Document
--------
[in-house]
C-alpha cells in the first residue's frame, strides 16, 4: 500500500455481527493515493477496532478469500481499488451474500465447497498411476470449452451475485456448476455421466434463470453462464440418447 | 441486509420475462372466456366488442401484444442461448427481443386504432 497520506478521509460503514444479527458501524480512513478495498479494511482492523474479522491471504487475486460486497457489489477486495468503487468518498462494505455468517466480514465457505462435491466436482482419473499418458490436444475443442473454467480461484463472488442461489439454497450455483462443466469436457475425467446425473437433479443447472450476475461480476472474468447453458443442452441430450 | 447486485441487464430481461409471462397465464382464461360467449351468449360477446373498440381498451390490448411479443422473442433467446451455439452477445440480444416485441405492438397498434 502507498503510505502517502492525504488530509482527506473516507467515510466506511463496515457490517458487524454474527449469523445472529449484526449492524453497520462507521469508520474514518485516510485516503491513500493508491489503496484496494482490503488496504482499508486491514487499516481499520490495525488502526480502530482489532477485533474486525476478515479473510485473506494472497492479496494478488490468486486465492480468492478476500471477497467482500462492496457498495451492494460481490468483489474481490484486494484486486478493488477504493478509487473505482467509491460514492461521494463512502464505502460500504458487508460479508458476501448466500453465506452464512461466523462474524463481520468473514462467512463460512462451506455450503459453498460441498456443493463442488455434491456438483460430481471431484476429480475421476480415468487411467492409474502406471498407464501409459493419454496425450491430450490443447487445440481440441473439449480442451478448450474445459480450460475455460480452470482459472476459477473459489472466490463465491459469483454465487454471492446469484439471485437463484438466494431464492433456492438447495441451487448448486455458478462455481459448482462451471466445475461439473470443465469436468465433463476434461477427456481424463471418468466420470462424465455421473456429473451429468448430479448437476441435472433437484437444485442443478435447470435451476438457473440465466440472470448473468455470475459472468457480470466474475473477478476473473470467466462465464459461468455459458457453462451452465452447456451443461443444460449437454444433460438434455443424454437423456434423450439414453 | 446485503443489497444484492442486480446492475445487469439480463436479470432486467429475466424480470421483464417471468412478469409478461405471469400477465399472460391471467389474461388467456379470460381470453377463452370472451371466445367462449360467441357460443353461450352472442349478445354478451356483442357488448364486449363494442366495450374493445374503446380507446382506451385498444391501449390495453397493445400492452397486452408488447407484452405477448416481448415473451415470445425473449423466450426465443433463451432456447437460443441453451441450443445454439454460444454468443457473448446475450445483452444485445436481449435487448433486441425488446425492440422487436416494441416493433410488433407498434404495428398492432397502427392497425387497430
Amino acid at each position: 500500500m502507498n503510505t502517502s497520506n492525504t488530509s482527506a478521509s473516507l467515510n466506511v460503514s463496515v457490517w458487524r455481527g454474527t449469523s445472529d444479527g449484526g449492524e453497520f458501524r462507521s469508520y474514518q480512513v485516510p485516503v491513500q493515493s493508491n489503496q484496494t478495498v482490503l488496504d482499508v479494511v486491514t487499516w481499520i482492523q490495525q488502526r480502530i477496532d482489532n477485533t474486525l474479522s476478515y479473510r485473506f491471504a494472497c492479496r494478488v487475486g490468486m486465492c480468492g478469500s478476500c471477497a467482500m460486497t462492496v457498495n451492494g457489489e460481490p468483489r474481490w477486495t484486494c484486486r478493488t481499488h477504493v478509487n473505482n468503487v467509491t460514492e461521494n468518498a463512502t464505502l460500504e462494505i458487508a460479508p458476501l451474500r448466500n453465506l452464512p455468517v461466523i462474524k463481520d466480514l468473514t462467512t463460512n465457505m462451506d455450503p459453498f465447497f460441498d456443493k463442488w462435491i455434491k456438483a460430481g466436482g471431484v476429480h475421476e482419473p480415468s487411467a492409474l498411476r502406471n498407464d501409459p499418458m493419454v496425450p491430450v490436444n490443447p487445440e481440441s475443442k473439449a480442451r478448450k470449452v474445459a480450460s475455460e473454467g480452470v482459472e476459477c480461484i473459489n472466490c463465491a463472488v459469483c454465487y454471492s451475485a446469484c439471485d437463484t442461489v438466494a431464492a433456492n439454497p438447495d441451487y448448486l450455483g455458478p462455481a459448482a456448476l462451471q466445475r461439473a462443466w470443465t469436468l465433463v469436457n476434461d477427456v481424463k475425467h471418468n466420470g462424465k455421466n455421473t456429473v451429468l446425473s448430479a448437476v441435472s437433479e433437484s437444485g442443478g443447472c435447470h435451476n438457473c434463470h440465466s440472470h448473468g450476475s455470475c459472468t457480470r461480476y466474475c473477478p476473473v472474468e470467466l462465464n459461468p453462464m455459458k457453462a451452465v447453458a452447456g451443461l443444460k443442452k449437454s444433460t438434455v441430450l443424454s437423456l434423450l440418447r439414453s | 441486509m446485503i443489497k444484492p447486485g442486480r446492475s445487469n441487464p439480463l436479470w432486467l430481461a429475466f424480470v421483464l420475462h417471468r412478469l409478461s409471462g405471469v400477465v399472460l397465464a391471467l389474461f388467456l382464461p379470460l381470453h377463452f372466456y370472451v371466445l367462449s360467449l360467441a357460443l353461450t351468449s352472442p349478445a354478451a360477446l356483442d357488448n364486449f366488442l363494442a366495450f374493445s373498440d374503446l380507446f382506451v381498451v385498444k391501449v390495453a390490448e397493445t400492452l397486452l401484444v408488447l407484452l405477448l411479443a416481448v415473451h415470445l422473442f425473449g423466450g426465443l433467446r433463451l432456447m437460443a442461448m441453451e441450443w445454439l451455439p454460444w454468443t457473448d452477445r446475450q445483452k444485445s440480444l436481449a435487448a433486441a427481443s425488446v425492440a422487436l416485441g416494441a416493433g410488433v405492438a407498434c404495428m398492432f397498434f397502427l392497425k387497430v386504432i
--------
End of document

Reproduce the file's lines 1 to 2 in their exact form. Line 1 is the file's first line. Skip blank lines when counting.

[in-house]
C-alpha cells in the first residue's frame, strides 16, 4: 500500500455481527493515493477496532478469500481499488451474500465447497498411476470449452451475485456448476455421466434463470453462464440418447 | 441486509420475462372466456366488442401484444442461448427481443386504432 497520506478521509460503514444479527458501524480512513478495498479494511482492523474479522491471504487475486460486497457489489477486495468503487468518498462494505455468517466480514465457505462435491466436482482419473499418458490436444475443442473454467480461484463472488442461489439454497450455483462443466469436457475425467446425473437433479443447472450476475461480476472474468447453458443442452441430450 | 447486485441487464430481461409471462397465464382464461360467449351468449360477446373498440381498451390490448411479443422473442433467446451455439452477445440480444416485441405492438397498434 502507498503510505502517502492525504488530509482527506473516507467515510466506511463496515457490517458487524454474527449469523445472529449484526449492524453497520462507521469508520474514518485516510485516503491513500493508491489503496484496494482490503488496504482499508486491514487499516481499520490495525488502526480502530482489532477485533474486525476478515479473510485473506494472497492479496494478488490468486486465492480468492478476500471477497467482500462492496457498495451492494460481490468483489474481490484486494484486486478493488477504493478509487473505482467509491460514492461521494463512502464505502460500504458487508460479508458476501448466500453465506452464512461466523462474524463481520468473514462467512463460512462451506455450503459453498460441498456443493463442488455434491456438483460430481471431484476429480475421476480415468487411467492409474502406471498407464501409459493419454496425450491430450490443447487445440481440441473439449480442451478448450474445459480450460475455460480452470482459472476459477473459489472466490463465491459469483454465487454471492446469484439471485437463484438466494431464492433456492438447495441451487448448486455458478462455481459448482462451471466445475461439473470443465469436468465433463476434461477427456481424463471418468466420470462424465455421473456429473451429468448430479448437476441435472433437484437444485442443478435447470435451476438457473440465466440472470448473468455470475459472468457480470466474475473477478476473473470467466462465464459461468455459458457453462451452465452447456451443461443444460449437454444433460438434455443424454437423456434423450439414453 | 446485503443489497444484492442486480446492475445487469439480463436479470432486467429475466424480470421483464417471468412478469409478461405471469400477465399472460391471467389474461388467456379470460381470453377463452370472451371466445367462449360467441357460443353461450352472442349478445354478451356483442357488448364486449363494442366495450374493445374503446380507446382506451385498444391501449390495453397493445400492452397486452408488447407484452405477448416481448415473451415470445425473449423466450426465443433463451432456447437460443441453451441450443445454439454460444454468443457473448446475450445483452444485445436481449435487448433486441425488446425492440422487436416494441416493433410488433407498434404495428398492432397502427392497425387497430